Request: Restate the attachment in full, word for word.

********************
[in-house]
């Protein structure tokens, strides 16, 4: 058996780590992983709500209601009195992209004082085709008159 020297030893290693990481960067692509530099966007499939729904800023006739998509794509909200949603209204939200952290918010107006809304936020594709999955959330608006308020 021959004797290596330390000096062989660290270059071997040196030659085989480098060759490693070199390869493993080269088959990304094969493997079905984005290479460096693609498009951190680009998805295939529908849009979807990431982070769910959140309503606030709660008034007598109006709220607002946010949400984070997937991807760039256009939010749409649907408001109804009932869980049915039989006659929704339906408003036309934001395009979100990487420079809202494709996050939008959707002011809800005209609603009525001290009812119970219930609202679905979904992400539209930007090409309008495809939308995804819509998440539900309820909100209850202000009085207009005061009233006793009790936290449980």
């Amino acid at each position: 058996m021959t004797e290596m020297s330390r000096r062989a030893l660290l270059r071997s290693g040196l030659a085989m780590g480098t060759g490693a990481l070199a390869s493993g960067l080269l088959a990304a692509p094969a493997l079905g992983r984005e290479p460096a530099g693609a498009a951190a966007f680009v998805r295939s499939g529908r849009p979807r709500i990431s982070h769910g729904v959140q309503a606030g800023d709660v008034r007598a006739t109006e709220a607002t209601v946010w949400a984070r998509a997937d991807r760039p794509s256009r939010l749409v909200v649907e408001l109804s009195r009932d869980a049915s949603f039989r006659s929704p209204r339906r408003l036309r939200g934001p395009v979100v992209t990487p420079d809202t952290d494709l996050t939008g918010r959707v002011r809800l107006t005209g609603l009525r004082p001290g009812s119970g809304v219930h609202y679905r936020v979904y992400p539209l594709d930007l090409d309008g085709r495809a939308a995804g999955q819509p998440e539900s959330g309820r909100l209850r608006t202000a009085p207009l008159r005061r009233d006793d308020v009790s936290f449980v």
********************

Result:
[in-house]
């Protein structure tokens, strides 16, 4: 058996780590992983709500209601009195992209004082085709008159 020297030893290693990481960067692509530099966007499939729904800023006739998509794509909200949603209204939200952290918010107006809304936020594709999955959330608006308020 021959004797290596330390000096062989660290270059071997040196030659085989480098060759490693070199390869493993080269088959990304094969493997079905984005290479460096693609498009951190680009998805295939529908849009979807990431982070769910959140309503606030709660008034007598109006709220607002946010949400984070997937991807760039256009939010749409649907408001109804009932869980049915039989006659929704339906408003036309934001395009979100990487420079809202494709996050939008959707002011809800005209609603009525001290009812119970219930609202679905979904992400539209930007090409309008495809939308995804819509998440539900309820909100209850202000009085207009005061009233006793009790936290449980």
């Amino acid at each position: 058996m021959t004797e290596m020297s330390r000096r062989a030893l660290l270059r071997s290693g040196l030659a085989m780590g480098t060759g490693a990481l070199a390869s493993g960067l080269l088959a990304a692509p094969a493997l079905g992983r984005e290479p460096a530099g693609a498009a951190a966007f680009v998805r295939s499939g529908r849009p979807r709500i990431s982070h769910g729904v959140q309503a606030g800023d709660v008034r007598a006739t109006e709220a607002t209601v946010w949400a984070r998509a997937d991807r760039p794509s256009r939010l749409v909200v649907e408001l109804s009195r009932d869980a049915s949603f039989r006659s929704p209204r339906r408003l036309r939200g934001p395009v979100v992209t990487p420079d809202t952290d494709l996050t939008g918010r959707v002011r809800l107006t005209g609603l009525r004082p001290g009812s119970g809304v219930h609202y679905r936020v979904y992400p539209l594709d930007l090409d309008g085709r495809a939308a995804g999955q819509p998440e539900s959330g309820r909100l209850r608006t202000a009085p207009l008159r005061r009233d006793d308020v009790s936290f449980v």